In the case of Carrie Furnace and the steel-industry legacy, preservation wasn’t merely a matter of land or modernization. Ron Baraff is Rivers of Steel’s director of Museum Collections and Archives, handling not just the physical artifacts of industry, but more importantly, cataloging the oral histories of its participants. “It was only a select few who wanted to preserve everything,” says Baraff. “It was too fresh a wound, too bitter. Everything they knew had been lost – to them, it was a legacy of failure. But time heals an awful lot, and now, over the past decade more than ever, people step back and get a picture of how important this was. They’re realizing, ‘maybe the ending wasn’t how we wanted it, but the stories are amazing.’”
It’s those stories that form the heart and soul of Rivers of Steel’s Hard Hat Tours of the Carrie Furnace, conducted by Rivers’ own historians and joined by volunteer former mill employees like Kapusta and Edwards. “It’s jaw-dropping, the first time you see it,” says Carlino. “But after that first time, you meet these guys, and you start to learn what it meant socially, and [in terms of local] pride.”
For now, the Hard Hat Tours act as a drop in the ocean of experiential possibilities: Five dates throughout the summer, a handful of tours per day, all of an unreconstructed, graffiti-covered, overgrown site held together by rust and stubbornness – a far cry from the 375,000 visitors the NPS estimates that a National Park will draw annually. But for those who can visit – especially those of us who didn’t live through Pittsburgh’s steel days – it’s a step towards understanding this region in a way not otherwise possible.
Starting with the Pumphouse, where the Pinkertons landed to break the famed Homestead Strike – one of the seminal moments in American labor history – the tours travel into the Carrie site, staring ever upwards at the sculptural chaos of the stories-high furnace. At its base, where tours enter the mill site itself, stands the famed “Deer” – a bust-like statue of a stag’s head sculpted a few years ago out of materials found at the Carrie site by Pittsburgh-based Industrial Arts Co-Op. Rivers of Steel understands the Deer as a proud incarnation of Pittsburgh’s relationship with – and cultural ownership of – the Carrie site, built illicitly at a time when no one visited the site, and plans to keep it through the renovation process.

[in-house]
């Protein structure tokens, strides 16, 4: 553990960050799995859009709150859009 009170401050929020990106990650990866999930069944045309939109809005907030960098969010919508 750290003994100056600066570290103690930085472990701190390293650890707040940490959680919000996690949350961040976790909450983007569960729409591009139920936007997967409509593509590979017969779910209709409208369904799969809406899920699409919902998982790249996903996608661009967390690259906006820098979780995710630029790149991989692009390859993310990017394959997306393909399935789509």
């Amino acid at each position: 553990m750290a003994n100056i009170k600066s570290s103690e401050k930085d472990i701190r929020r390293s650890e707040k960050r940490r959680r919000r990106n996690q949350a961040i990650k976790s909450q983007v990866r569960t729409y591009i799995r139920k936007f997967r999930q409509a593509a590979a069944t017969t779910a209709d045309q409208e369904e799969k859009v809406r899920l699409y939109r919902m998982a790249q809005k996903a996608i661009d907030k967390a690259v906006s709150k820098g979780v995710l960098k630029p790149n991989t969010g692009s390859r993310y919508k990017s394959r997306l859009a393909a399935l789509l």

But inside the mill site itself, the enormity seems less important than Jim Kapusta describing his first days on the job, ribbed for the rookie-signifying stripe on his helmet, or the rules on buddying up in the gas-heavy furnace – each worker literally responsible for his partner’s life. Chuck Edwards points to the building that held his locker, and the girders he’d scale to fix sections of the furnace. “It just seemed like, everybody there was a pro at what they did,” says Edwards. “And when it closed, you’d maybe shake hands with those guys, and make plans to meet up, but you never did. You just never saw them again.”
When August Carlino’s son visited the Frick Historical Center on a recent school trip, he came home and discussed the day’s field trip at the dinner table. “I asked him ‘how did this rich and powerful city father make his money,’” says Carlino. “He answered, ‘Soda pop.’ People of our generation assume everyone knows what ‘coke’ means, but as communities change, the physical loss leads to social loss – if it’s lost from the landscape, [it will be] lost from memory.”
Hard Hat Tours: June 9, July 14, August 11 and September 15. Tours depart from the Pump House at the Waterfront at 9, 10 and 11 a.m. Reservations: 412-464-4020 x32 or online.
Justin Hopper last wrote about his love of Pittsburgh for our first anniversary issue. Read the article, which was the most read for that month, here.
Furnace works in winter
Deer by Industrial Arts Co-Op
All photographs copyright © Justin Hopper
except Carrie in Winter © Jonathan Greene
and Tour, Carrie Furnace, Jim Kapusta, courtesy of Rivers of Steel